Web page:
Ask the Expert: What Your Pharmacy Can Do For You

Pharmacy (Merriam-Webster)1
Noun | phar . ma . cy  |  \ˈfär-mə-sē\ 

  1. The art, practice or profession of preparing, preserving, compounding, and dispensing medical drugs.
  2. a: A place where medicines are compounded or dispensed
    b: Drugstore

Pharmacies within hospitals differ considerably from community pharmacies. Some hospital pharmacists may have more complex clinical medication management issues, whereas pharmacists in community pharmacies often have more complex business and customer relations issues.

Cancer centres also have pharmacists that may be available to patients for education and consultation. Depending on the centre, patients may have their prescriptions filled at the cancer centre, in the hospital out-patient pharmacy or in their community pharmacy.

It is best to get your medication filled at a pharmacy that is familiar with specialized brain tumour treatments. 

Dealing with one pharmacy is recommended, so that your pharmacist can keep records of your complete medication history and deal with any problems that arise both with prescription medications and any over-the-counter drugs that you may purchase. However, some of your medications may not be readily available at community pharmacies so check with your health care team where it is best to get your prescriptions filled.

What you need to know about your medicines2

  1. What is the name of your medicine and what is it used to treat
  2. When and how often you should take the medicine
  3. How long you should be taking your medicine
  4. What you should do if you forget to take the medicine
  5. When and if you should notice the medicine taking effect (i.e. outcome)
  6. What, if any, special instructions there are for taking the medicine (such as food,    drink or medicine container instructions)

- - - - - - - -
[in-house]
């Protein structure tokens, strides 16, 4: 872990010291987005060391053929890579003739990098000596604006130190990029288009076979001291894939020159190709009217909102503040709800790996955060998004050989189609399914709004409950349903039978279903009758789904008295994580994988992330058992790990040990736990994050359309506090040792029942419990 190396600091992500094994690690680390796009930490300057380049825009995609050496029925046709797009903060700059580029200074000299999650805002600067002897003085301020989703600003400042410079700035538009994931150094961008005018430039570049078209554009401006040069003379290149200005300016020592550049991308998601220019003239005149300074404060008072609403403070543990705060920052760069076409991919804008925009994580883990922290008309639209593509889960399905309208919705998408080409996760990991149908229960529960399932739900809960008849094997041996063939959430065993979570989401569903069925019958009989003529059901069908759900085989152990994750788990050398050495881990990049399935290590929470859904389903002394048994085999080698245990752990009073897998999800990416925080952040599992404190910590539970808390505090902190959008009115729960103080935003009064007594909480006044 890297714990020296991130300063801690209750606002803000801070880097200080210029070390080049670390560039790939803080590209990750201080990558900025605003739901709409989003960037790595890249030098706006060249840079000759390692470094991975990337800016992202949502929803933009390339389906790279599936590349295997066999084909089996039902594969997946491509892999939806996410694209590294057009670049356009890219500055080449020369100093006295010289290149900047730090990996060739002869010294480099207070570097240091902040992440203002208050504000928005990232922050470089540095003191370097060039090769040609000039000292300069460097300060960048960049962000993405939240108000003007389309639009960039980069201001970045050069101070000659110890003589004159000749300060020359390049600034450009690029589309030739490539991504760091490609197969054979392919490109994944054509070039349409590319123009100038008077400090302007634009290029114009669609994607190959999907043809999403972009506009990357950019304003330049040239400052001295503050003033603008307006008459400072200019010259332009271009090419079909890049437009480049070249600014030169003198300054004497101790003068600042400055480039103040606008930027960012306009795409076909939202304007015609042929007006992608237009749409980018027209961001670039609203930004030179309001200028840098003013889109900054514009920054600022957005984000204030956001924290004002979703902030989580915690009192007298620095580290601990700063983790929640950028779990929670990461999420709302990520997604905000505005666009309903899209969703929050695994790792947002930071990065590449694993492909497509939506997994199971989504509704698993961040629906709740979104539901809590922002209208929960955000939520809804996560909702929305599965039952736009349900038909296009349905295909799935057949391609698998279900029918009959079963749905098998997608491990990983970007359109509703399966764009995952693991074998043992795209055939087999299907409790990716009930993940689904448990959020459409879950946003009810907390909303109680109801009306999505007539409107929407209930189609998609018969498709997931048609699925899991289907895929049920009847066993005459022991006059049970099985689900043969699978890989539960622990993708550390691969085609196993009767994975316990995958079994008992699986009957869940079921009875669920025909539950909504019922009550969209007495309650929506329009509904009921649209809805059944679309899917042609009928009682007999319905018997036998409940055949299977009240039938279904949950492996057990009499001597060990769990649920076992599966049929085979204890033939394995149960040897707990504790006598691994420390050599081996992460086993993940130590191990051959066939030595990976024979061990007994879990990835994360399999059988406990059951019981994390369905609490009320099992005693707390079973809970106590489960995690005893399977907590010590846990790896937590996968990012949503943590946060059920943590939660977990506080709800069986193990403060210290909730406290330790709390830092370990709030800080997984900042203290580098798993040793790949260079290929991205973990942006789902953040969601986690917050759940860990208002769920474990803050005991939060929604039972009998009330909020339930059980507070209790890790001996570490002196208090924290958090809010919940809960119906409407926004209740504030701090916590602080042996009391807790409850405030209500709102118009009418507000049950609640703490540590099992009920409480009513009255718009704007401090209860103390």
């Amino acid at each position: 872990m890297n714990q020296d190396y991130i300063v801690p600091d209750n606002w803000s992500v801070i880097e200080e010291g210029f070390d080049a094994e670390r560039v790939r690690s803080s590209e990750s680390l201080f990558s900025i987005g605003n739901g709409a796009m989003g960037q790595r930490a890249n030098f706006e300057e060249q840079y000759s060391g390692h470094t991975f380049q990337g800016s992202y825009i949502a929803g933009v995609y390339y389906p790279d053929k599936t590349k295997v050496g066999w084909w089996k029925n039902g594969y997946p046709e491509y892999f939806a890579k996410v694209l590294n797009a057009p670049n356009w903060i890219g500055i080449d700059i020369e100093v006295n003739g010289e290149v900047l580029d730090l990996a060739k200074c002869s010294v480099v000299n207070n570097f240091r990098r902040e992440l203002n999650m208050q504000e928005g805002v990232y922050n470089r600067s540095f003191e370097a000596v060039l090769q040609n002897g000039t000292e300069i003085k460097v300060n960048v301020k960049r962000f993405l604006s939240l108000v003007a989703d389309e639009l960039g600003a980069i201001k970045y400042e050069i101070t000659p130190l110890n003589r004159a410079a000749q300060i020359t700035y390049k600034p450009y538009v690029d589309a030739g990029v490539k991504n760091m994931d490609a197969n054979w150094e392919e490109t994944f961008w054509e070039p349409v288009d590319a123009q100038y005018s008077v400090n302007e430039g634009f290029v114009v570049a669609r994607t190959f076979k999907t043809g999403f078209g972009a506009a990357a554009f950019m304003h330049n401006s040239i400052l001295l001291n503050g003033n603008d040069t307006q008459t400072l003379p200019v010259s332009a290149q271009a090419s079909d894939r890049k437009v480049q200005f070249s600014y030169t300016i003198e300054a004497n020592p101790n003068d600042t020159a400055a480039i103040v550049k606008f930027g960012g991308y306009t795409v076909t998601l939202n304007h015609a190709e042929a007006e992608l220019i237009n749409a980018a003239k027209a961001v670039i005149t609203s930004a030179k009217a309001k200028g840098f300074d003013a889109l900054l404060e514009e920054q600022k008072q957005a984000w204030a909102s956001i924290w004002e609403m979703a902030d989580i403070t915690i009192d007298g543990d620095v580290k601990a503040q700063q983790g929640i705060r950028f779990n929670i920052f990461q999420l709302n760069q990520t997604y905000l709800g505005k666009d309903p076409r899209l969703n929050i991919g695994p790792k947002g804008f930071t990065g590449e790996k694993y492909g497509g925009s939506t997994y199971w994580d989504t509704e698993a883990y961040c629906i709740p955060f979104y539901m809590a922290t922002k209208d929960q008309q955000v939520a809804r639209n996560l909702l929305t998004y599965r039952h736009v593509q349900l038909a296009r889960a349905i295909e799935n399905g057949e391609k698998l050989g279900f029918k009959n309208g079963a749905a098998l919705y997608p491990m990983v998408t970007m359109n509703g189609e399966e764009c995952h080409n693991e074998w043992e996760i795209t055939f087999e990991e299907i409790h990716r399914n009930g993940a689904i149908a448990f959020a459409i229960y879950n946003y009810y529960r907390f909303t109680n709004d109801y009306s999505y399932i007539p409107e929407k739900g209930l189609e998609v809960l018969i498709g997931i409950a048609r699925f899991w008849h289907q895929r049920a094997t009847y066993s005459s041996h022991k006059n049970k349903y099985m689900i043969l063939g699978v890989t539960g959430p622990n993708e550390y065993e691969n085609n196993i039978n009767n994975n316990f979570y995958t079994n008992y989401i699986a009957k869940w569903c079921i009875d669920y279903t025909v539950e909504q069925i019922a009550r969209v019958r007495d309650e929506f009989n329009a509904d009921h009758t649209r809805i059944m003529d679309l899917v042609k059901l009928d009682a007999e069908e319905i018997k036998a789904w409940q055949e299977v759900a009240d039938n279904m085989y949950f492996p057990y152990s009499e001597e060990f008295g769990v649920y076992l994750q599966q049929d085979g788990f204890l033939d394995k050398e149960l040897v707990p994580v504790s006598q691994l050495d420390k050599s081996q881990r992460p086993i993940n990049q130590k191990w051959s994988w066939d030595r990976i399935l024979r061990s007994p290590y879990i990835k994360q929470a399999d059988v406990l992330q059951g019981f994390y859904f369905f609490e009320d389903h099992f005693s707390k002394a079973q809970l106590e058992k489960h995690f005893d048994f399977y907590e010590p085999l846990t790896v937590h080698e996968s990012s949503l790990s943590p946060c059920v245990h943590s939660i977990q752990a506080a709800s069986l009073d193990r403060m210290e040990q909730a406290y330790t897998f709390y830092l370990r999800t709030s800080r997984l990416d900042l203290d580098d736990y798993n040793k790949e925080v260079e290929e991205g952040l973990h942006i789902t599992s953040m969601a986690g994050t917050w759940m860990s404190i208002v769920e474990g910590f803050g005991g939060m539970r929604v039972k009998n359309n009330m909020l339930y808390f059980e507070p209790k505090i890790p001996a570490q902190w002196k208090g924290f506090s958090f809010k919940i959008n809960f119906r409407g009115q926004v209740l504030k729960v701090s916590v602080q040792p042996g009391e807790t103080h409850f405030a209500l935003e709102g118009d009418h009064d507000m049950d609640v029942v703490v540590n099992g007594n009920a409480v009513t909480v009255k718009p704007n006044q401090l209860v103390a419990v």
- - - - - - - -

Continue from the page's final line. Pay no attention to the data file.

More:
7. What side effects can occur in taking the medicine and how you can recognize the warning signs of certain adverse symptoms or dangerous side effects
  8. What to do if you experience any problems in taking the medicine
  9. How to store the medicine

Also, if not given, ask your pharmacist for detailed written information.

Oral Chemotherapy for Brain Tumours

Common oral medicines used to treat brain tumours:

  • Temozolomide
  • Etoposide
  • Lomustine
  • Procarbazine

While all medicines should be kept out of reach of children and pets, this is especially true for oral chemotherapy, due to the potential for severe toxicity. Also, there are unique handling and disposal recommendations for oral chemotherapy.

Common supportive care medicines:

  • Dexamethasone
  • Ondansetron/Granisetron
  • Prochlorperazine
  • Metoclopramide
  • Anti-seizure medicines


References

  1. Merriam-Webster Dictionary accessed June 16, 2017.
  2. Ontario College of Pharmacists accessed June 16, 2017.
     

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Kelly Smith is an Oncology Pharmacist at the London Regional Cancer Program (LRCP) Pharmacy at London Health Sciences Centre (LHSC). Kelly will be speaking at the second Join the Movement to End Brain Tumours National Conference in Toronto, on Saturday, October 21, 2017. The title of her presentation is “What Your Pharmacist Can Do For You” and will review the role of the pharmacist in the care of brain tumour patients, standards of practice and safe use of chemotherapy in the home. In this presentation, you will learn the importance of developing a relationship with your pharmacist.  

Save the Date for the second annual Join the Movement to End Brain Tumours National Conference: Saturday, October 21, 2017 in Toronto, ON.  Not able to attend the conference in person? You can live stream from home. 
 
Did you miss the inaugural Join the Movement to End Brain Tumours National Conference? See videos or photos from the event.
 
We hope to see you in Toronto in October 2017!  
 
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